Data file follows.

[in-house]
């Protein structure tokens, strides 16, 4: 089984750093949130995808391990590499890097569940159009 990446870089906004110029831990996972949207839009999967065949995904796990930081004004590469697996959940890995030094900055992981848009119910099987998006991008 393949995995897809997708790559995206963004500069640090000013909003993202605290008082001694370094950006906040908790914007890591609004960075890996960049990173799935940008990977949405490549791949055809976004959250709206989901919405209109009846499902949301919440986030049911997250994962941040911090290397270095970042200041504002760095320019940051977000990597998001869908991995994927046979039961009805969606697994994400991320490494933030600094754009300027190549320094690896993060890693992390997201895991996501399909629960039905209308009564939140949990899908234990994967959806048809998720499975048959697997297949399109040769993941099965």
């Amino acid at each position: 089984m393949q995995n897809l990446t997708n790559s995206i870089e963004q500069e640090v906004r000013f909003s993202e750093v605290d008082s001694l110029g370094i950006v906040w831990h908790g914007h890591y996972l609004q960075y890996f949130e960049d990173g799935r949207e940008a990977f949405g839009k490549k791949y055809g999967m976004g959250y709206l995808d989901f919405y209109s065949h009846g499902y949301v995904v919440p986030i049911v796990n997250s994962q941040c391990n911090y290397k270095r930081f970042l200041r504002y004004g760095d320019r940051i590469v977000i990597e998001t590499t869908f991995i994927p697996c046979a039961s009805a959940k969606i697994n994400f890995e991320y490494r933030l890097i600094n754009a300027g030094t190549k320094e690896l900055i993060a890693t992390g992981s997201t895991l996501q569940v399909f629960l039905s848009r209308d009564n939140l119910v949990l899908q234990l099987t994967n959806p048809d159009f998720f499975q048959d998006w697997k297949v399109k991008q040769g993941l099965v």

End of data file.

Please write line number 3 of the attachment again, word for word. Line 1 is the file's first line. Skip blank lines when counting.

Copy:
């Amino acid at each position: 089984m393949q995995n897809l990446t997708n790559s995206i870089e963004q500069e640090v906004r000013f909003s993202e750093v605290d008082s001694l110029g370094i950006v906040w831990h908790g914007h890591y996972l609004q960075y890996f949130e960049d990173g799935r949207e940008a990977f949405g839009k490549k791949y055809g999967m976004g959250y709206l995808d989901f919405y209109s065949h009846g499902y949301v995904v919440p986030i049911v796990n997250s994962q941040c391990n911090y290397k270095r930081f970042l200041r504002y004004g760095d320019r940051i590469v977000i990597e998001t590499t869908f991995i994927p697996c046979a039961s009805a959940k969606i697994n994400f890995e991320y490494r933030l890097i600094n754009a300027g030094t190549k320094e690896l900055i993060a890693t992390g992981s997201t895991l996501q569940v399909f629960l039905s848009r209308d009564n939140l119910v949990l899908q234990l099987t994967n959806p048809d159009f998720f499975q048959d998006w697997k297949v399109k991008q040769g993941l099965v």